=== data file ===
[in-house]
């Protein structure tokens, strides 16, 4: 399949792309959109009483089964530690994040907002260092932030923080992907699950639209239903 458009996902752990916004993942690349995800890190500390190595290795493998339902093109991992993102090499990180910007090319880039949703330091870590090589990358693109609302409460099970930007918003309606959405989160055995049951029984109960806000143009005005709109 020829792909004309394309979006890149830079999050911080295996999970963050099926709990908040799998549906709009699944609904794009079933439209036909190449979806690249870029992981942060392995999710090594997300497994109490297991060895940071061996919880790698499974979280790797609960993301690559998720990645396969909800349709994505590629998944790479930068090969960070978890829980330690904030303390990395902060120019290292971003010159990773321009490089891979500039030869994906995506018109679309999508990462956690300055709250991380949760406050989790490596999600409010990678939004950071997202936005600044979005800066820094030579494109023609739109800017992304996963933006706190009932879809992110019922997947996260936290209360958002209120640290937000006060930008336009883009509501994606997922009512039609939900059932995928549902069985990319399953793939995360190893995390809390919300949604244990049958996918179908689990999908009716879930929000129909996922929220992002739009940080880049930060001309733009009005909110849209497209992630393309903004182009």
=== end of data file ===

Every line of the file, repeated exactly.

[in-house]
């Protein structure tokens, strides 16, 4: 399949792309959109009483089964530690994040907002260092932030923080992907699950639209239903 458009996902752990916004993942690349995800890190500390190595290795493998339902093109991992993102090499990180910007090319880039949703330091870590090589990358693109609302409460099970930007918003309606959405989160055995049951029984109960806000143009005005709109 020829792909004309394309979006890149830079999050911080295996999970963050099926709990908040799998549906709009699944609904794009079933439209036909190449979806690249870029992981942060392995999710090594997300497994109490297991060895940071061996919880790698499974979280790797609960993301690559998720990645396969909800349709994505590629998944790479930068090969960070978890829980330690904030303390990395902060120019290292971003010159990773321009490089891979500039030869994906995506018109679309999508990462956690300055709250991380949760406050989790490596999600409010990678939004950071997202936005600044979005800066820094030579494109023609739109800017992304996963933006706190009932879809992110019922997947996260936290209360958002209120640290937000006060930008336009883009509501994606997922009512039609939900059932995928549902069985990319399953793939995360190893995390809390919300949604244990049958996918179908689990999908009716879930929000129909996922929220992002739009940080880049930060001309733009009005909110849209497209992630393309903004182009």